SEC exam director warns advisers about use of alternative mutual funds

Noting surge in inflows, Bowden calls the funds 'bright, shiny objects' with sharp edges

Mar 6, 2014 @ 11:19 am

By Mark Schoeff Jr.

SEC, advisers, alternative investments, mutual funds,compliance
+ Zoom
Watch those alts: Andrew Bowden, director of the Office of Compliance Inspections and Examinations, SEC

The head of the Securities and Exchange Commission's examination program warned investment advisers on Thursday to be careful when putting their clients in alternative mutual funds.

The SEC has noticed increased use of nontraditional investments and complex trading strategies in mutual funds, said Andrew Bowden, director of the Office of Compliance Inspections and Examinations.

The assets in alternative mutual funds grew to $258 billion in October, from $158 billion a year earlier.

“Alternative funds are the bright, shiny object,” Mr. Bowden told an audience of 250 at the Investment Adviser Association Compliance Conference in Arlington, Va. “But they're a sharp object.”

(See also: SEC off to aggressive start in 2014, but can it follow through?)

Although using alternatives can increase returns, they also leave investors vulnerable in market downturns if the products have limited secondary markets.

“The use of market valuation for illiquid securities in an open-ended mutual fund, which requires daily valuation and offers daily liquidity is fraught with risk,” Mr. Bowden said. “If any of you are considering launching a mutual fund that uses alternative investments or strategies, I implore you to evaluate the reasonableness and the effectiveness of your controls.”

(Wealthy investors dumping cash and equities, buying alternatives)

Another area that the SEC is monitoring is the transfer of clients from brokerage accounts to fee-based wrap accounts at investment advisory firms that are dually registered as brokers. The SEC is concerned that many clients are parked in accounts that charge a fee on assets even though there is little trading in the account and low commission costs.

“We see instances where the value proposition to clients is not clear. The movement to fee-based wrap accounts is a widespread practice,” Mr. Bowden said.

“A lot of people have jumped into the pile,” he said. “We fear that the rationalization that everyone is doing it may be adversely affecting people's thinking about how some of these arrangements are in the best interest of their clients.”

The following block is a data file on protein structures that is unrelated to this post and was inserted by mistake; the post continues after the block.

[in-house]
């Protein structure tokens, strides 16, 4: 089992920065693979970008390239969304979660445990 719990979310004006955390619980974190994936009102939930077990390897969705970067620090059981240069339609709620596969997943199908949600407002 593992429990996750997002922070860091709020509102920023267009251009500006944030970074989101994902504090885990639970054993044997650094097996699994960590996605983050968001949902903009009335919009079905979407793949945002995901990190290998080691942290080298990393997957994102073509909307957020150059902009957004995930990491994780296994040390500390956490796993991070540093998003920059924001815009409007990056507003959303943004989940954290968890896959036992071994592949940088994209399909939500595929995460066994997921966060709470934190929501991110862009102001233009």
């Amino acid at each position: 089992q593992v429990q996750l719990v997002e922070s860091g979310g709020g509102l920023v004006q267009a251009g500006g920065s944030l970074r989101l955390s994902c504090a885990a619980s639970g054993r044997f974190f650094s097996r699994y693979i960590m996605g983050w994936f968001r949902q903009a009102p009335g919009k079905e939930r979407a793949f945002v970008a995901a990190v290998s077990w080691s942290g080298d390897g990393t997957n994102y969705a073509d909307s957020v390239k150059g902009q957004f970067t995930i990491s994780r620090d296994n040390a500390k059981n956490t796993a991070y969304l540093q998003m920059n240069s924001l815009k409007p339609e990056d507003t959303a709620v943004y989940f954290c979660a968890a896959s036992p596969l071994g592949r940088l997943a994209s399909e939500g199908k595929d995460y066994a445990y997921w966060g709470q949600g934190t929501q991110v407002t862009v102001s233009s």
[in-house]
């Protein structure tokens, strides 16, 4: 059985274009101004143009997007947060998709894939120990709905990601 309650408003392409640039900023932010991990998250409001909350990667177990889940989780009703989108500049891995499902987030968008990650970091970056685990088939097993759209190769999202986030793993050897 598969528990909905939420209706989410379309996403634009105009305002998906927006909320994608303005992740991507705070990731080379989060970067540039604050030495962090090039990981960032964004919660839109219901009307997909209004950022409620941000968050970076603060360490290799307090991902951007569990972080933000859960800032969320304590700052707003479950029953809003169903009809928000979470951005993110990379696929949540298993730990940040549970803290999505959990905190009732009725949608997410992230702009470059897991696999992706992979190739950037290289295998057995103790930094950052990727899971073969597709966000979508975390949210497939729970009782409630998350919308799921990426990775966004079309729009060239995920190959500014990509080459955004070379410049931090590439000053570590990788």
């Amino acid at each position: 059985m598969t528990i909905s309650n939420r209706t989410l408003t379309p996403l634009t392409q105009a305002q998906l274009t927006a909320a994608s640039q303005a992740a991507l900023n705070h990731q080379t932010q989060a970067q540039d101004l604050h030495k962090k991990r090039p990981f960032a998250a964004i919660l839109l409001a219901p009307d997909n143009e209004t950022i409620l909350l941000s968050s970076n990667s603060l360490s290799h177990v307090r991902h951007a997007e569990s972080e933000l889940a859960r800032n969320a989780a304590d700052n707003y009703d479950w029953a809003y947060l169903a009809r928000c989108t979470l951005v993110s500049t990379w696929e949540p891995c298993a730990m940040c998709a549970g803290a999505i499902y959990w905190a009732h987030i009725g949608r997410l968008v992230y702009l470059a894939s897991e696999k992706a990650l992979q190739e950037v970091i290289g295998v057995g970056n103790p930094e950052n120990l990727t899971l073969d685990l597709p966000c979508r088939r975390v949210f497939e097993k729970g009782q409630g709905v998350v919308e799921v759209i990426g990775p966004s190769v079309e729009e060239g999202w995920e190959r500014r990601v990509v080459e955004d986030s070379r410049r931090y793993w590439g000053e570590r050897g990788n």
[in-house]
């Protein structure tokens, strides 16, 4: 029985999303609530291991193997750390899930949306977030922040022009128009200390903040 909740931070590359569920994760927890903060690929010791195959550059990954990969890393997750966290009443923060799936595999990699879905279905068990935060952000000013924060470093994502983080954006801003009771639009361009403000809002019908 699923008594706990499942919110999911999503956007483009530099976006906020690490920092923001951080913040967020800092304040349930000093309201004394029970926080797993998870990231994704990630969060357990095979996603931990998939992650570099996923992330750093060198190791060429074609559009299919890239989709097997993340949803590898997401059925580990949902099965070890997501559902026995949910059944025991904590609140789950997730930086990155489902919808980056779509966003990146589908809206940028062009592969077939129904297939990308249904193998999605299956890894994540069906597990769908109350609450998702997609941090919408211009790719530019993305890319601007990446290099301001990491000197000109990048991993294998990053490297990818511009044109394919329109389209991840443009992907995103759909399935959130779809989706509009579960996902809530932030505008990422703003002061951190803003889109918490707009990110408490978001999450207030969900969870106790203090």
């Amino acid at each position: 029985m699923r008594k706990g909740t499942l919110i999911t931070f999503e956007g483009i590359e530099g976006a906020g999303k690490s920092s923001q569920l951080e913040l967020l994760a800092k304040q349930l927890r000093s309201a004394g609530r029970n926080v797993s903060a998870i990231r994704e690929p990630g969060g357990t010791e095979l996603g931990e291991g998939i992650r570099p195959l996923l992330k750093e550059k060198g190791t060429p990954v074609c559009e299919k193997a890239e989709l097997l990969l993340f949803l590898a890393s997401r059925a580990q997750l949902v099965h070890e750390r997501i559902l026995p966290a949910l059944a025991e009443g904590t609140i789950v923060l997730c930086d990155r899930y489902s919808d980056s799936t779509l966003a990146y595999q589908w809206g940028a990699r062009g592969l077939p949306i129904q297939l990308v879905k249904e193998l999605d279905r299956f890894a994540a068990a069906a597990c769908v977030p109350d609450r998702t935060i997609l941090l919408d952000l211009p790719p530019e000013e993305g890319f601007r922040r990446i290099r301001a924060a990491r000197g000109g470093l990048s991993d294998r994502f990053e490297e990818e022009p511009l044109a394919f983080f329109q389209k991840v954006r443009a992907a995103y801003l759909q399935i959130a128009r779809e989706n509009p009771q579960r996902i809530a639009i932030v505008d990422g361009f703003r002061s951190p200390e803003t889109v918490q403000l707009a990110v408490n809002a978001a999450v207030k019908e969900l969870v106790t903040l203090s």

As an example of its concern, the SEC published an investor bulletin last week about the impact of fees on investor returns, Mr. Bowden said.

In his more than two years at the SEC, he said that he has noticed that people run into the trouble with the commission for behavior in one of three areas: lying, cheating or stealing; acting recklessly; or having their judgment clouded by conflicts of interest.

The vast majority of investment advisers act ethically and legally but, comparing the situation to a neighborhood park, it just takes one person “peeing in the pool” to create problems for the whole sector, Mr. Bowden said.

An earlier version of this story misstated the growth of assets in alternative mutual funds from October 2012 to October 2013. Assets grew to $258 billion in October, from $158 billion a year earlier.

0
Comments

What do you think?

View comments

Recommended for you

Featured video

INTV

DOL fiduciary rule opponents and supporters sound off on Jan. 1 deadline

Senior reporter Mark Schoeff Jr. and managing editor Christina Nelson discuss the latest batch of comment letters on the regulation, this round focused on timing of the full implementation date.

Latest news & opinion

Will Jeffrey Gundlach's Trump-like approach on Twitter work in financial services?

The DoubleLine CEO's attacks on Wall Street Journal reporters is igniting a discussion on what's fair game on social media.

Fidelity wins arb case against wine mogul but earns a rebuke from Finra

In the case of investor Peter Deutsch, Fidelity doesn't have to pay any compensation, but regulator said firm put its interests ahead of his.

Plaintiffs win in Tibble vs. Edison 401(k) fee case

After a decade of activity around the lawsuit, including a hearing before the U.S. Supreme Court, judge rules a prudent fiduciary would have invested in institutional shares.

Since banking scandal, Wells Fargo advisers with more than $19.2 billion leave firm

Despite a trying year, the firm has said it will sweeten signing bonuses for veteran advisers.

Is LPL's deal sweet enough for NPH's 3,200 reps and advisers?

They will have to decide if the signing package they are being offered by LPL makes sense. A lot is hanging in the balance.

X

Subscribe and Save 60%

Premium Access
Print + Digital

Learn more
Subscribe to Print